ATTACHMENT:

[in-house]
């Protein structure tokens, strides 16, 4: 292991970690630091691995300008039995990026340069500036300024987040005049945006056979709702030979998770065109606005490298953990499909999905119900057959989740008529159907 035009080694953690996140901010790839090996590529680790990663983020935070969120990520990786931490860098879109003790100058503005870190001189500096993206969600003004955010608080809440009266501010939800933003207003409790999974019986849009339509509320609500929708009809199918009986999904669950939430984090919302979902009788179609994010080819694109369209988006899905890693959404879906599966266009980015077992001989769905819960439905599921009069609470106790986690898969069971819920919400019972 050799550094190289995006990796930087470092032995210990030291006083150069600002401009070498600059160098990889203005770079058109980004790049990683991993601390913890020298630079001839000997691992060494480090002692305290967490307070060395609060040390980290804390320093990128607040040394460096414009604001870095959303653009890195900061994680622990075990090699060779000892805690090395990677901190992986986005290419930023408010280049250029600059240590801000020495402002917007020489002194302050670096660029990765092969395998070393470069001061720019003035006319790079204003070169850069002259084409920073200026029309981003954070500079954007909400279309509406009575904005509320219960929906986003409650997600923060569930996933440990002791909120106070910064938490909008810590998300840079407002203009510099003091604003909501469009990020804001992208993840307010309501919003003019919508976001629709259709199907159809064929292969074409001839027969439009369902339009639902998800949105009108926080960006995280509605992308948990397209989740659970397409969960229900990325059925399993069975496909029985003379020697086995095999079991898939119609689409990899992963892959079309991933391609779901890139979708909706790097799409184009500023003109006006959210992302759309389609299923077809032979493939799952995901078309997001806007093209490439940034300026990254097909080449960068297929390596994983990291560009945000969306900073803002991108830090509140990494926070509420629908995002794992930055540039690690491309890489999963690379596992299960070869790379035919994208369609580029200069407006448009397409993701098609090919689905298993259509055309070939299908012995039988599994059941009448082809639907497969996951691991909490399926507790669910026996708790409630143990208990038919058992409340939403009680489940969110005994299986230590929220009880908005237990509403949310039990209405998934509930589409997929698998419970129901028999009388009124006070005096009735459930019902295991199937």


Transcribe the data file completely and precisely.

[in-house]
């Protein structure tokens, strides 16, 4: 292991970690630091691995300008039995990026340069500036300024987040005049945006056979709702030979998770065109606005490298953990499909999905119900057959989740008529159907 035009080694953690996140901010790839090996590529680790990663983020935070969120990520990786931490860098879109003790100058503005870190001189500096993206969600003004955010608080809440009266501010939800933003207003409790999974019986849009339509509320609500929708009809199918009986999904669950939430984090919302979902009788179609994010080819694109369209988006899905890693959404879906599966266009980015077992001989769905819960439905599921009069609470106790986690898969069971819920919400019972 050799550094190289995006990796930087470092032995210990030291006083150069600002401009070498600059160098990889203005770079058109980004790049990683991993601390913890020298630079001839000997691992060494480090002692305290967490307070060395609060040390980290804390320093990128607040040394460096414009604001870095959303653009890195900061994680622990075990090699060779000892805690090395990677901190992986986005290419930023408010280049250029600059240590801000020495402002917007020489002194302050670096660029990765092969395998070393470069001061720019003035006319790079204003070169850069002259084409920073200026029309981003954070500079954007909400279309509406009575904005509320219960929906986003409650997600923060569930996933440990002791909120106070910064938490909008810590998300840079407002203009510099003091604003909501469009990020804001992208993840307010309501919003003019919508976001629709259709199907159809064929292969074409001839027969439009369902339009639902998800949105009108926080960006995280509605992308948990397209989740659970397409969960229900990325059925399993069975496909029985003379020697086995095999079991898939119609689409990899992963892959079309991933391609779901890139979708909706790097799409184009500023003109006006959210992302759309389609299923077809032979493939799952995901078309997001806007093209490439940034300026990254097909080449960068297929390596994983990291560009945000969306900073803002991108830090509140990494926070509420629908995002794992930055540039690690491309890489999963690379596992299960070869790379035919994208369609580029200069407006448009397409993701098609090919689905298993259509055309070939299908012995039988599994059941009448082809639907497969996951691991909490399926507790669910026996708790409630143990208990038919058992409340939403009680489940969110005994299986230590929220009880908005237990509403949310039990209405998934509930589409997929698998419970129901028999009388009124006070005096009735459930019902295991199937």